Atypical mycobacterial infection

Diseasereference.net - Comprehensive articles covering over 1,700 topics. The articles are organized by the disease, condition overview, symptoms, treatment, and prevention.



Terms search, click the first letter of a term name:
A | B | C | D | E | F | G | H | I | J | K | L | M | N | O | P | Q | R | S | T | U | V | W | X | Y | Z

Disease Reference

Click on the first letter in the disease name:

| 4 | 5 | A | B | C | D | E | F | G | H | I | J | K | L | M | N | O | P | Q | R | S | T | U | V | W | X | Y | Z





Atypical mycobacterial infection

Definition

Atypical mycobacterial infection is an illness caused by a type of mycobacterium other than tuberculosis.

Alternative Names

Mycobacteria other than tuberculosis; Nontuberculous atypical mycobacterial disease

Causes

Atypical mycobacteria can cause a wide variety of infections such as abscesses, septic arthritis, and osteomyelitis (bone infection). They can also infect the lungs, lymph nodes, gastrointestinal tract, skin, and soft tissues.

There are many different species of mycobacterium other than tuberculosis (Mycobacterium tuberculosis). Some of the most common are listed below:

  • Mycobacterium avium-intracellulare frequently affects AIDS patients and causes lung disease.
  • Mycobacterium marinum cause skin infections and is also responsible for swimming pool granuloma.
  • Mycobacterium ulcerans cause skin infections.
  • Mycobacterium kansasii causes lung disease.

The rate of atypical mycobacterial infections is rare, but it is increasing as the AIDS population grows. Populations at risk include individuals who have lung disease and weakened immune systems (immunosuppression).

Symptoms

  • Fever
  • Weight loss
  • Enlarged lymph glands
  • Diarrhea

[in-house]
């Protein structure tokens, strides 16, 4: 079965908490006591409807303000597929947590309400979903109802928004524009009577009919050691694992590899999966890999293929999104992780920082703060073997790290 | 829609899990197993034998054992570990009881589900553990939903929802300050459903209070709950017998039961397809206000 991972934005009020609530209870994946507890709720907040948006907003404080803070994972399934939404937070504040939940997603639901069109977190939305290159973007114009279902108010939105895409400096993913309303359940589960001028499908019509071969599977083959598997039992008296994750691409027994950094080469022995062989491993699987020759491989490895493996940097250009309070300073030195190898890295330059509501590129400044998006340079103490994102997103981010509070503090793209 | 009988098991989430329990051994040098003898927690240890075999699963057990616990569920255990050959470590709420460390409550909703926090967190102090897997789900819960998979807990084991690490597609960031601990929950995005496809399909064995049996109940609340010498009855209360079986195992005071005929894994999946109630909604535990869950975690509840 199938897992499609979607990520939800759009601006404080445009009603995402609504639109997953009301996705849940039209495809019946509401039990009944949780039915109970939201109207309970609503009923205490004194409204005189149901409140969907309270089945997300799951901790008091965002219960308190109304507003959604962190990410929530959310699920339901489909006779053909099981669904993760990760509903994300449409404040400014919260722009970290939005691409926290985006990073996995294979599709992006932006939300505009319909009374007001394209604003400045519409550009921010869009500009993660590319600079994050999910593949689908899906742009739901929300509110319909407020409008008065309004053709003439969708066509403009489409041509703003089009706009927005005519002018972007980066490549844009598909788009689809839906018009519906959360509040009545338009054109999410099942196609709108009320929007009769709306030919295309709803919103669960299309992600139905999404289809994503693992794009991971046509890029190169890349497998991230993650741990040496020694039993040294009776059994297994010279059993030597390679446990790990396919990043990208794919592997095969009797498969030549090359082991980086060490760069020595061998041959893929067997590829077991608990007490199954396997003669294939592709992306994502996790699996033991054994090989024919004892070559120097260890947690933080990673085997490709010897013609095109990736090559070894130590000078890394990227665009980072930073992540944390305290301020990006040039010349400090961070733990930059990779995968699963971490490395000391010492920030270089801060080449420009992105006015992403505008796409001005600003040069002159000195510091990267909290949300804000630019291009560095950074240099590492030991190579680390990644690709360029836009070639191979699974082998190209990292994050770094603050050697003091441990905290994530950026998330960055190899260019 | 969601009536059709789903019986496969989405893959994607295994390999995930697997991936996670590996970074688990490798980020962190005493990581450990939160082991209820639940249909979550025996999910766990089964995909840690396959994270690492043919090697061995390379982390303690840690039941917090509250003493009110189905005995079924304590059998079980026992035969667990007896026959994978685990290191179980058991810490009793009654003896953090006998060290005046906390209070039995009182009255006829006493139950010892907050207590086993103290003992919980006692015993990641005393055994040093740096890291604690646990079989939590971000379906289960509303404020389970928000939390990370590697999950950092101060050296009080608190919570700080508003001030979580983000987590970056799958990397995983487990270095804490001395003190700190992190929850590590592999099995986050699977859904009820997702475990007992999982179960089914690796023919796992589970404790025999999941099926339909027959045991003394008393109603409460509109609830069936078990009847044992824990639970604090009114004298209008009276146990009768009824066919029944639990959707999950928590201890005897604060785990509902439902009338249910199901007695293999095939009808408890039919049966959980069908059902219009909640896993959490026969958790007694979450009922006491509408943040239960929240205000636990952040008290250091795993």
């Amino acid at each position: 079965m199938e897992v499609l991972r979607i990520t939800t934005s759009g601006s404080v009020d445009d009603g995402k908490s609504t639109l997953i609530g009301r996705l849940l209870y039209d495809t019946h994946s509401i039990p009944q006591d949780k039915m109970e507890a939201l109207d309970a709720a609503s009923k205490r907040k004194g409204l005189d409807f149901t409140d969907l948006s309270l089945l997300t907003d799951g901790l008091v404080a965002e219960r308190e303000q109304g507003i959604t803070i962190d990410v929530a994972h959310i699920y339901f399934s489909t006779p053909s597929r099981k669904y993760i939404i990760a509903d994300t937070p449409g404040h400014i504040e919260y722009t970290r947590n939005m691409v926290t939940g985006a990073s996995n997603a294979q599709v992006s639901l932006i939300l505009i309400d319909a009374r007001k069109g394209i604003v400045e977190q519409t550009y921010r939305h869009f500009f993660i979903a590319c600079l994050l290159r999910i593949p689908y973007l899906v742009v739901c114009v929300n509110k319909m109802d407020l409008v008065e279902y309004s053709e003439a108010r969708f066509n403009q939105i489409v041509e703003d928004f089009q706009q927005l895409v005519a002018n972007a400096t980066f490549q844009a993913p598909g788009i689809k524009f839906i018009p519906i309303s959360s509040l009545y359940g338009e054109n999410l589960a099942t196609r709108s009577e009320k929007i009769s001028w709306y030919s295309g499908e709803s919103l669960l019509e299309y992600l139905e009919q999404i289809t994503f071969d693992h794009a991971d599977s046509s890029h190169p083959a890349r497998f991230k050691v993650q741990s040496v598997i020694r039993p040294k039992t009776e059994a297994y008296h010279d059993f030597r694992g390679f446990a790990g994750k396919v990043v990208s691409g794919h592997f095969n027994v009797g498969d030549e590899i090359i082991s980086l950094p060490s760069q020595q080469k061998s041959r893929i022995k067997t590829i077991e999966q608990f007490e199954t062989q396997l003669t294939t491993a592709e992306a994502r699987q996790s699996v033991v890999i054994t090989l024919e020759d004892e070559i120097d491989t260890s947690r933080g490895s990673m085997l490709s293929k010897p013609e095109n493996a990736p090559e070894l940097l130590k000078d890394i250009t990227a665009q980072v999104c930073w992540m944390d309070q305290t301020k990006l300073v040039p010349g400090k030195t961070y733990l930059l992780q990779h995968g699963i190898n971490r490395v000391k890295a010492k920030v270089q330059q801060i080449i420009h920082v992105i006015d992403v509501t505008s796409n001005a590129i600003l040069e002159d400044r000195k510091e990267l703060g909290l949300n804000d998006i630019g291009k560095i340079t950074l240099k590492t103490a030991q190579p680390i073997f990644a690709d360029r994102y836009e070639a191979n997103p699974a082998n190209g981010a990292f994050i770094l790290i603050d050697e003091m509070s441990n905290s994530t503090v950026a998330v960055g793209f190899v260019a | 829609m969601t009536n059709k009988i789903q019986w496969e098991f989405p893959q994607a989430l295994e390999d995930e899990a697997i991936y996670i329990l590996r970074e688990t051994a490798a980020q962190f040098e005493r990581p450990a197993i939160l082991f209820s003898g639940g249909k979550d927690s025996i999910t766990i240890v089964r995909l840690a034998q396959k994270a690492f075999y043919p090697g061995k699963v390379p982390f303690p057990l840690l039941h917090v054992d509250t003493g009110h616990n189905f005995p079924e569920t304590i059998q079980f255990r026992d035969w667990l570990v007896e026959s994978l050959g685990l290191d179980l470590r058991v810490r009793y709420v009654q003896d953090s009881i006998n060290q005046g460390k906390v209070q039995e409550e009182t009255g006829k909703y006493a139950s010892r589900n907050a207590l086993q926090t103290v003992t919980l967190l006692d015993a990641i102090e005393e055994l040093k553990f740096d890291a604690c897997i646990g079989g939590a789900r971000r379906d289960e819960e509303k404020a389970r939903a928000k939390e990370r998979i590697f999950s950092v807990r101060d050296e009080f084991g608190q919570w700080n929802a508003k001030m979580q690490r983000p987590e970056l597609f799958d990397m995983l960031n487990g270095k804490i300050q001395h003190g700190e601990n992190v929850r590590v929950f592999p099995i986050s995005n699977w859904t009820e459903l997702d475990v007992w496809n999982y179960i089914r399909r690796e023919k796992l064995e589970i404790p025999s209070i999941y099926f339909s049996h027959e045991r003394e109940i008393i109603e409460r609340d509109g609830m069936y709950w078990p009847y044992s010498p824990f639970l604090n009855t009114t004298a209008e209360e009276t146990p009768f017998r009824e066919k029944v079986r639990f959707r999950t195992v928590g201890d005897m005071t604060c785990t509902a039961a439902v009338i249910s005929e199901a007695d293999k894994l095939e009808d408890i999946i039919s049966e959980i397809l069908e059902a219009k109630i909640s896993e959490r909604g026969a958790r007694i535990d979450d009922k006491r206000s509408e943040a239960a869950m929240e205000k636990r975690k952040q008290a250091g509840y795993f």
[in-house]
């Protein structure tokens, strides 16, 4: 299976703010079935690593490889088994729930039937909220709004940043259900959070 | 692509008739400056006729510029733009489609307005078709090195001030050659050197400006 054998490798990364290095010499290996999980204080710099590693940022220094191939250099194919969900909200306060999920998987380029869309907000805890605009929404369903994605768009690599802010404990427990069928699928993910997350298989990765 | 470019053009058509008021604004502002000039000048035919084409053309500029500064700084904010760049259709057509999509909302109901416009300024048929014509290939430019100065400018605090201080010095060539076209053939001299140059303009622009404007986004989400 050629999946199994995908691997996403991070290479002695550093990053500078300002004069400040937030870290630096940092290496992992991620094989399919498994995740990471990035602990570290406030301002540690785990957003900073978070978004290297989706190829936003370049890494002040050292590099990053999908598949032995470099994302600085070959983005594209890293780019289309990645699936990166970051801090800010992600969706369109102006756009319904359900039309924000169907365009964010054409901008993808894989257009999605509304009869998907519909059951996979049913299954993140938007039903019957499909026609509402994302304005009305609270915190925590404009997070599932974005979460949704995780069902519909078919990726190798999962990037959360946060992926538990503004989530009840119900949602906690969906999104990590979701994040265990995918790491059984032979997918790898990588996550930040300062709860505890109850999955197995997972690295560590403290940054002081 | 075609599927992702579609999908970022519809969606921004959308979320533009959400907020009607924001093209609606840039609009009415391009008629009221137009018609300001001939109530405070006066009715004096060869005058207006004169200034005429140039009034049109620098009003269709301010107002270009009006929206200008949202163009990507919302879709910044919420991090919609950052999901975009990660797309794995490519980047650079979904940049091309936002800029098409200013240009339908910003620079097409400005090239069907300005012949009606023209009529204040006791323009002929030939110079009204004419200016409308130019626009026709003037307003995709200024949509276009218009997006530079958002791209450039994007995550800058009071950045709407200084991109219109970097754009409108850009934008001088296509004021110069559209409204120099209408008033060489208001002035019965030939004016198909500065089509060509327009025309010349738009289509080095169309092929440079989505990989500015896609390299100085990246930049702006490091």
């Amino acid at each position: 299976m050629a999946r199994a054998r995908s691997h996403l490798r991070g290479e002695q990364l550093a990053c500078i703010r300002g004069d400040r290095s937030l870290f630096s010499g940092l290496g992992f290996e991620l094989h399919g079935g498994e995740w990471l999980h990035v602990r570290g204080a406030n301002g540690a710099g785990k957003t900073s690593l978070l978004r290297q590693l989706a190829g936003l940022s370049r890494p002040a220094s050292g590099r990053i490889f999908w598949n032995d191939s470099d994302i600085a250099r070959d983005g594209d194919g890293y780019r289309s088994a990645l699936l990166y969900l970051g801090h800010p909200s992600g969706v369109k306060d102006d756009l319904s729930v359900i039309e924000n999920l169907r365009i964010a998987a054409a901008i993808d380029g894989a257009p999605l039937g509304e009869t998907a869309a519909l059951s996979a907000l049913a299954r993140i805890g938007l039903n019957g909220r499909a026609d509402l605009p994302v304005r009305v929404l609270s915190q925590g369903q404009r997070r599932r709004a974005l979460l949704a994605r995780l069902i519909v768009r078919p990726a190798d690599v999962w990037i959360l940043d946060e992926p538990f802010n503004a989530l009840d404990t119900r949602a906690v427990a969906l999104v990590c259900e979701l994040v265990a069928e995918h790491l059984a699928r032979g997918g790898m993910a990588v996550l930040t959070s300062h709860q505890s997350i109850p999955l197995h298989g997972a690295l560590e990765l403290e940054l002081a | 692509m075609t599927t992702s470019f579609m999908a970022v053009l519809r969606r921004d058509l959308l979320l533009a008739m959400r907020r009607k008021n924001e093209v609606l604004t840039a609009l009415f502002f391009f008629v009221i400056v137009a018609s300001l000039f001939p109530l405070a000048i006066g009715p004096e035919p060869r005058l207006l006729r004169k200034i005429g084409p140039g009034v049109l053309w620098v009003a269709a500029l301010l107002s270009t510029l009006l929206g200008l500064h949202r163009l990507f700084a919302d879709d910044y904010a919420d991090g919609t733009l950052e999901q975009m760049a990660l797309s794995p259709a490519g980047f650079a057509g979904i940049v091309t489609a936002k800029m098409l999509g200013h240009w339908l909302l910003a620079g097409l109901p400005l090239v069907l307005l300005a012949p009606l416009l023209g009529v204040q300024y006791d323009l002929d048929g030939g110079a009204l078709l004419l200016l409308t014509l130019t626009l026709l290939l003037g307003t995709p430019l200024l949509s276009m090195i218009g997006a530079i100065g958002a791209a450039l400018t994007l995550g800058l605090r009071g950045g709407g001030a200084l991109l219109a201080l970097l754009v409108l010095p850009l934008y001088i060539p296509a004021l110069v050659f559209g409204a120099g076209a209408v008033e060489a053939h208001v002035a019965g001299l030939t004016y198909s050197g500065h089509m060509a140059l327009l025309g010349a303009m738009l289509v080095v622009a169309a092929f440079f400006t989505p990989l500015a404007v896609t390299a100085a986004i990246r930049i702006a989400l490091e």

• Sweating, excessive -- night sweats
  • Fatigue
  • General discomfort, uneasiness or ill feeling (malaise)
  • Cough
  • Shortness of breath (dyspnea)
  • Skin lesions
  • Joint pain
  • Bone pain
Additional symptoms that may be associated with this disease:
  • Paleness
  • Flank pain

Exams and Tests

Tests to diagnose this infection may include:

  • Blood culture
  • Sputum culture
  • Lymph node culture or biopsy
  • Bone marrow culture
  • Stool culture
  • Chest x-ray or CT scan
  • Culture - skin biopsy

Treatment

Treatment of the infection depends upon the specific type of infection. As many as four to six drugs may be used to treat some infections. Treatment may last 6 months to 2 years, possibly longer in those with weakened immune systems.

Certain lymph node infections and skin lesions can be surgically removed.

Outlook (Prognosis)

The outcome depends upon the severity of the infection, the person's overall health, and their response to treatment.

When to Contact a Medical Professional

Call for an appointment with your health care provider if symptoms of an atypical mycobacterial infection develop. HIV-positive individuals who develop a cough, rapid breathing (tachypnea), shortness of breath, or other pulmonary symptoms should see their health care provider immediately.

Prevention

Use of azithromycin or clarithromycin in certain AIDS patients may help to prevent this infection.

Atypical mycobacterial infection
American mountain fever
African trypanosomiasis
Apnea - sleep apnea syndrome
Acute adrenal crisis
Diastasis recti
Acute HIV infection
Actinomycosis
Accelerated silicosis
Asymptomatic bacteriuria



Copyright by Diseasereference.net 2006-2021. All rights reserved